Selected excerpts from the Knowledgebase -6

Selected excerpts from the Knowledgebase -6

I’ve decided to do a daily small excerpt from the Knowledgebase as sort of a thought for the day. In many cases they will have extra thoughts of mine, or small updates. I hope you’ll find them interesting.


Here’s the sixth:

You can’t really keep track of more than 25 or so stocks, and that’s an absolute outer limit. With fifty you can find yourself looking at a stock symbol in your portfolio and thinking to yourself, “What’s the name of that company again? What does it do? Why did I invest in it?” That means you have too many stocks.

I greatly prefer a smaller number of stocks, as they are easier to keep track of. You need to read all the quarterly reports, and the transcripts of all the quarterly conference calls, which gives you a busy earning season. They often say a lot more on the conference calls than in the earnings press release. Reading the transcripts works much better than listening to recordings as it takes a quarter of the time, and you can skip the forward-looking statements messages, etc. Look at investor presentations too. And get a news-feed from your broker on each of your stocks.

I really like it better when I have fewer, but high conviction stocks. I’m more comfortable, and I can probably make more percentage gain for my portfolio with 12 positions than with 24. Fewer are easier to follow, and the chances of finding 12 that will average 25% gain (if you can find them), is MUCH better than the chances of finding 24 that will average 25% gain, and HUGELY better than your chances of finding 100 that will average 25% gain.
But maybe you’ve already figured that out!


For Knowledgebase for this board,
please go to Post #17774, 17775 and 17776.
We had to post it in three parts this time.

A link to the Knowledgebase is also at the top of the Announcements column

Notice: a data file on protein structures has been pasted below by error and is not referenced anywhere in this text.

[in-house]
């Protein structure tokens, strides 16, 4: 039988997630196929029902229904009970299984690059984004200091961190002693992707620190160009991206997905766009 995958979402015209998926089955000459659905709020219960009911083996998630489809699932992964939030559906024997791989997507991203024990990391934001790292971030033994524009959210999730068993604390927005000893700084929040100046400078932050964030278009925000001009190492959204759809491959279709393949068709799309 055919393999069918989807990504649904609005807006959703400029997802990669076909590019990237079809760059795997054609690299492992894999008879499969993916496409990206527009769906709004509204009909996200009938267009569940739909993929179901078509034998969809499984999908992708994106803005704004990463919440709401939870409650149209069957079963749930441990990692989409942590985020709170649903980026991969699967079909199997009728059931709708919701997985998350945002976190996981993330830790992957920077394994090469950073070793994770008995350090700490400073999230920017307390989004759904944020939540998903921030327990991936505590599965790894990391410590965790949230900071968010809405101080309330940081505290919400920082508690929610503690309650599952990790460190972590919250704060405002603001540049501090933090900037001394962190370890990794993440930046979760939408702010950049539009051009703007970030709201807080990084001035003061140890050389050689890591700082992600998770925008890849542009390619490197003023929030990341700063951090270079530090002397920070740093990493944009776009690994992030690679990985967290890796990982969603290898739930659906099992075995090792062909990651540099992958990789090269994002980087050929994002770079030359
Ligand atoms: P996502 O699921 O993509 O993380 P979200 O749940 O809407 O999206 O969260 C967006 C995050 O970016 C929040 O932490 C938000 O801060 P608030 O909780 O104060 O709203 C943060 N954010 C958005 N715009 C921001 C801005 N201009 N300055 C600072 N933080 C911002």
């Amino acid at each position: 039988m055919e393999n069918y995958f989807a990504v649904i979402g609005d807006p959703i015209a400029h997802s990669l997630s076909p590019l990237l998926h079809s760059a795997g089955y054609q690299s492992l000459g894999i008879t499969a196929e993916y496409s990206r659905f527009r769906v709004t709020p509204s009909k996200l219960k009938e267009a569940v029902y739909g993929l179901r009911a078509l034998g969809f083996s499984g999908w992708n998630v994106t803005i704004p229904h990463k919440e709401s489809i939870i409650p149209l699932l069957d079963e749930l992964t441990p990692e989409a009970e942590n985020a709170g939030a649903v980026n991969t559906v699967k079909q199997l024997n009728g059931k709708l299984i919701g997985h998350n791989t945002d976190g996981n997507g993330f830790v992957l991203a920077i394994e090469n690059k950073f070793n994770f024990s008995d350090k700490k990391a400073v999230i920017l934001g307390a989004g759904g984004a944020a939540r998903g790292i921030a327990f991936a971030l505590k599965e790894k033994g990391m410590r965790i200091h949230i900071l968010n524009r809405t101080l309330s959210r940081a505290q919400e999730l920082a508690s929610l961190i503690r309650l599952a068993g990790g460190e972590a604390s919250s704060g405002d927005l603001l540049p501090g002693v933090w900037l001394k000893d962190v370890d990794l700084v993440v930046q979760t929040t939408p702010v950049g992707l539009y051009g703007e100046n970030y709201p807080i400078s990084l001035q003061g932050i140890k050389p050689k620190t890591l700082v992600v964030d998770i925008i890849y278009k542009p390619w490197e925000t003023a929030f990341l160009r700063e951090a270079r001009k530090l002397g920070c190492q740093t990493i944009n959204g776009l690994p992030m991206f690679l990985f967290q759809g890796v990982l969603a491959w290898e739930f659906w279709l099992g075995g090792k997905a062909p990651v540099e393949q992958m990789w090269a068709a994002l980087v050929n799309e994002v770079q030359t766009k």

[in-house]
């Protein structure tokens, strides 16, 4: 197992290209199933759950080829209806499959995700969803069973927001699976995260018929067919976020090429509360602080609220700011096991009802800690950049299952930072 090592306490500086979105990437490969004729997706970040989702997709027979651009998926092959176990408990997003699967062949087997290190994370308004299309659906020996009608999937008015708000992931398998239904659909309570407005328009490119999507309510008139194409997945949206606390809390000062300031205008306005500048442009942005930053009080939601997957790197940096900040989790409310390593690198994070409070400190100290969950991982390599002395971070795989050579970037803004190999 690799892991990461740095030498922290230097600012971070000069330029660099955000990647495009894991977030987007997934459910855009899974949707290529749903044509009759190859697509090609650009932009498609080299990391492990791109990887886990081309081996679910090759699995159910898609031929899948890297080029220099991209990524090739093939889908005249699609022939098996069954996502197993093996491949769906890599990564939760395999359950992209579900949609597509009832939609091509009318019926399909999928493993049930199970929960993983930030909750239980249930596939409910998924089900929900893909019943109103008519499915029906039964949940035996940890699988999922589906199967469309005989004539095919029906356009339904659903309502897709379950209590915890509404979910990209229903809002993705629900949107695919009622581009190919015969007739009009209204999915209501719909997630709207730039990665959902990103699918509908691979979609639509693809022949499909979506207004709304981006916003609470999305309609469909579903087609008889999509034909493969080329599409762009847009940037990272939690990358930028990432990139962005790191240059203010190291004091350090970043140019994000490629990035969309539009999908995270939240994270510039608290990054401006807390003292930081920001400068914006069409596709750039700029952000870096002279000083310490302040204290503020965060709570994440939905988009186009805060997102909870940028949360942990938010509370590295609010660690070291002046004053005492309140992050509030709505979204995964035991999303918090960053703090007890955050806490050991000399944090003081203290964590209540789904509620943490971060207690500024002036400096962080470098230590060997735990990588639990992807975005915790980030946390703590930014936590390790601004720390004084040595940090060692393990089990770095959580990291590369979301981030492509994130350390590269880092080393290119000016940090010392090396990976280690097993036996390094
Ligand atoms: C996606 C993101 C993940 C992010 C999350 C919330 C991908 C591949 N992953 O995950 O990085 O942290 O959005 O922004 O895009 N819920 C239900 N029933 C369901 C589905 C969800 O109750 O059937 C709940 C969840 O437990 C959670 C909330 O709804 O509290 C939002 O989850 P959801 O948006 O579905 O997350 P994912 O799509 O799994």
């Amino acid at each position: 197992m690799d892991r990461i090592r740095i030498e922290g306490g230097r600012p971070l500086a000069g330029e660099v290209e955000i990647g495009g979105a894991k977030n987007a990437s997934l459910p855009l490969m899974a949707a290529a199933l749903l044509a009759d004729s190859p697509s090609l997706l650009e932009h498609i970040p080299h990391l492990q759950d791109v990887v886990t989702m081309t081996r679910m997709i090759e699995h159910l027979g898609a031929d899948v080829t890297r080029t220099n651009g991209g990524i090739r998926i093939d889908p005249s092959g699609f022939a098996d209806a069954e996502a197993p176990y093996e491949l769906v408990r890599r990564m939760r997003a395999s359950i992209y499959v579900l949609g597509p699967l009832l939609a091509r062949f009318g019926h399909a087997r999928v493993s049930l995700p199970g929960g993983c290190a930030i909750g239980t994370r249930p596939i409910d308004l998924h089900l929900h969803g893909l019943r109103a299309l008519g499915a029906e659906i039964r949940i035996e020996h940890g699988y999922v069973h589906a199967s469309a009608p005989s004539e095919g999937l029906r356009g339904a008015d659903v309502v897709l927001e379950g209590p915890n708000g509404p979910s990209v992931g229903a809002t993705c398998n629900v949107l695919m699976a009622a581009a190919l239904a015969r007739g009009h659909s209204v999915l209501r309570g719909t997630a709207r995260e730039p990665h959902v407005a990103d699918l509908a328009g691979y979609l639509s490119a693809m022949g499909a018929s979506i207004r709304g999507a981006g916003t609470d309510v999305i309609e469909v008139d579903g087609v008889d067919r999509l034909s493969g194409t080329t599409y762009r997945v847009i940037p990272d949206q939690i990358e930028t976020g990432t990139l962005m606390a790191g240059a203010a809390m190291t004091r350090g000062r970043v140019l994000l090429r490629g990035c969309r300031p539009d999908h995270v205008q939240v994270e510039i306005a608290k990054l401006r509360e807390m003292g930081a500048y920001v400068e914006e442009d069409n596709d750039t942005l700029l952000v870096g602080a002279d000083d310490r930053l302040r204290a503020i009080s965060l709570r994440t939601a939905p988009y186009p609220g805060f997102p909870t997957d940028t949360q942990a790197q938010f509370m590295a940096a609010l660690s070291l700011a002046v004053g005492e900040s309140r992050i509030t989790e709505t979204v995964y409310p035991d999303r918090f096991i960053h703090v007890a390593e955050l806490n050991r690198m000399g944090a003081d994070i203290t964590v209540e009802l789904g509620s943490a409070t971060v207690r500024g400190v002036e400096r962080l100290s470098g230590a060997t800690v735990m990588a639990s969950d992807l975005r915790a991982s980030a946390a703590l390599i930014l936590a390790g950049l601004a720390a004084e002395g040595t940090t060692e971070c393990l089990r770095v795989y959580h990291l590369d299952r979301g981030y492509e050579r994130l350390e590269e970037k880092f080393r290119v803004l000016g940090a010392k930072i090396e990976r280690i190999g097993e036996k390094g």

on the right side of every page on this board


You can’t really keep track of more than 25 or so stocks,

Agreed and I think I have a useful suggestion that I have put in practice for the past 18 months or so. I have a very concentrated portfolio with about a dozen stocks plus a wish list of between 50 and 60 companies that might make good additions to the portfolio should a stock need to be replaced.

For example, I really like the retailer The Buckle (BKE) but only at the right price and the right time. It’s comps have been falling because the economy us not as rosy as they want us to be believe and discount stores have been doing a lot better. But sooner or later BKE has to bottom out so it’s on my wish list. This first chart shows how BKE is totally out of favor at the moment


and this chart tells me more or less the buy signal

The thin blue line is the 200 day moving average. When the price crosses the 200 SMA (around 25 or 26) it will be time to take a closer look to make the buy decision.

Mid February I took a position in BKE ($31.30) and soon realized it was a mistake and sold in mid April ($28.95). I only lost 91 cents a share because I made up the difference with covered calls and the dividend.

The double list (portfolio and wish list) is a good way to direct lots of attention to the portfolio and less attention to the wish list candidates.

Denny Schlesinger